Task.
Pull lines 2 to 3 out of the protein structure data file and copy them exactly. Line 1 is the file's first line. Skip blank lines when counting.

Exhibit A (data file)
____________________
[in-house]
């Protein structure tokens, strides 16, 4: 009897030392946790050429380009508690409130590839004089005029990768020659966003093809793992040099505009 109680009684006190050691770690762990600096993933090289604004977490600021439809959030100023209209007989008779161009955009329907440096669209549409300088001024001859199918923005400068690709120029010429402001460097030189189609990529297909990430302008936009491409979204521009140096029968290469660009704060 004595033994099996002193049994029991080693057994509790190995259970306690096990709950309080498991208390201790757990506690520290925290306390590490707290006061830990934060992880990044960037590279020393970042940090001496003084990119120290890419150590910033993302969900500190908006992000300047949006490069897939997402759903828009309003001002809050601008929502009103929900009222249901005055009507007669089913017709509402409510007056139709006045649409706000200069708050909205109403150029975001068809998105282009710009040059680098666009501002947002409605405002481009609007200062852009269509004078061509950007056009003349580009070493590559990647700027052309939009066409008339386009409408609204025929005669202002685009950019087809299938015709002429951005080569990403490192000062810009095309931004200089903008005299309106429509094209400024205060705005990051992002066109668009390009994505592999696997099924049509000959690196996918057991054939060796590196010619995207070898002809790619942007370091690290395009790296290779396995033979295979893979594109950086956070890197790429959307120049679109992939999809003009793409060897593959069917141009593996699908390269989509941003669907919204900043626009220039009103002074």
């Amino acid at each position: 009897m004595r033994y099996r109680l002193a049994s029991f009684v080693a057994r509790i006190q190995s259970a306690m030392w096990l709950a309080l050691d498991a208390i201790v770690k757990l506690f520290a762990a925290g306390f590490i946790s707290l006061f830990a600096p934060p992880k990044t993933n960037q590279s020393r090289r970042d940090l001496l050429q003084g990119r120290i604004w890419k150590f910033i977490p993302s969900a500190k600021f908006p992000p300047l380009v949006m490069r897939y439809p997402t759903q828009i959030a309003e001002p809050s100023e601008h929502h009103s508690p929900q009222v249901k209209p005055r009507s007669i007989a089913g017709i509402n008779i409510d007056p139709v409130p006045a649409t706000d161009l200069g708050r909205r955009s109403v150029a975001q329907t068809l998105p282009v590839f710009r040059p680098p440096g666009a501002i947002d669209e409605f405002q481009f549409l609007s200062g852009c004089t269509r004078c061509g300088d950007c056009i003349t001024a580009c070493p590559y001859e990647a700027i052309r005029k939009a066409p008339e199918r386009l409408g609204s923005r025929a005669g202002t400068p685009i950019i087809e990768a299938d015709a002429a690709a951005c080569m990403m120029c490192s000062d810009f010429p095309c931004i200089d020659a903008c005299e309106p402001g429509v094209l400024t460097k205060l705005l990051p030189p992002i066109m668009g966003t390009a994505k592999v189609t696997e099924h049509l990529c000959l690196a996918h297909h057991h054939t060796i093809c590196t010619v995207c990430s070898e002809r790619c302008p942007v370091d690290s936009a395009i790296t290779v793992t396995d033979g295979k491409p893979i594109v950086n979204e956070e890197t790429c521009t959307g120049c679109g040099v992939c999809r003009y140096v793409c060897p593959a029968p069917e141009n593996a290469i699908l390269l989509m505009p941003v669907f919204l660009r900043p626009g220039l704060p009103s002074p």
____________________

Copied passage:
């Protein structure tokens, strides 16, 4: 009897030392946790050429380009508690409130590839004089005029990768020659966003093809793992040099505009 109680009684006190050691770690762990600096993933090289604004977490600021439809959030100023209209007989008779161009955009329907440096669209549409300088001024001859199918923005400068690709120029010429402001460097030189189609990529297909990430302008936009491409979204521009140096029968290469660009704060 004595033994099996002193049994029991080693057994509790190995259970306690096990709950309080498991208390201790757990506690520290925290306390590490707290006061830990934060992880990044960037590279020393970042940090001496003084990119120290890419150590910033993302969900500190908006992000300047949006490069897939997402759903828009309003001002809050601008929502009103929900009222249901005055009507007669089913017709509402409510007056139709006045649409706000200069708050909205109403150029975001068809998105282009710009040059680098666009501002947002409605405002481009609007200062852009269509004078061509950007056009003349580009070493590559990647700027052309939009066409008339386009409408609204025929005669202002685009950019087809299938015709002429951005080569990403490192000062810009095309931004200089903008005299309106429509094209400024205060705005990051992002066109668009390009994505592999696997099924049509000959690196996918057991054939060796590196010619995207070898002809790619942007370091690290395009790296290779396995033979295979893979594109950086956070890197790429959307120049679109992939999809003009793409060897593959069917141009593996699908390269989509941003669907919204900043626009220039009103002074």
């Amino acid at each position: 009897m004595r033994y099996r109680l002193a049994s029991f009684v080693a057994r509790i006190q190995s259970a306690m030392w096990l709950a309080l050691d498991a208390i201790v770690k757990l506690f520290a762990a925290g306390f590490i946790s707290l006061f830990a600096p934060p992880k990044t993933n960037q590279s020393r090289r970042d940090l001496l050429q003084g990119r120290i604004w890419k150590f910033i977490p993302s969900a500190k600021f908006p992000p300047l380009v949006m490069r897939y439809p997402t759903q828009i959030a309003e001002p809050s100023e601008h929502h009103s508690p929900q009222v249901k209209p005055r009507s007669i007989a089913g017709i509402n008779i409510d007056p139709v409130p006045a649409t706000d161009l200069g708050r909205r955009s109403v150029a975001q329907t068809l998105p282009v590839f710009r040059p680098p440096g666009a501002i947002d669209e409605f405002q481009f549409l609007s200062g852009c004089t269509r004078c061509g300088d950007c056009i003349t001024a580009c070493p590559y001859e990647a700027i052309r005029k939009a066409p008339e199918r386009l409408g609204s923005r025929a005669g202002t400068p685009i950019i087809e990768a299938d015709a002429a690709a951005c080569m990403m120029c490192s000062d810009f010429p095309c931004i200089d020659a903008c005299e309106p402001g429509v094209l400024t460097k205060l705005l990051p030189p992002i066109m668009g966003t390009a994505k592999v189609t696997e099924h049509l990529c000959l690196a996918h297909h057991h054939t060796i093809c590196t010619v995207c990430s070898e002809r790619c302008p942007v370091d690290s936009a395009i790296t290779v793992t396995d033979g295979k491409p893979i594109v950086n979204e956070e890197t790429c521009t959307g120049c679109g040099v992939c999809r003009y140096v793409c060897p593959a029968p069917e141009n593996a290469i699908l390269l989509m505009p941003v669907f919204l660009r900043p626009g220039l704060p009103s002074p």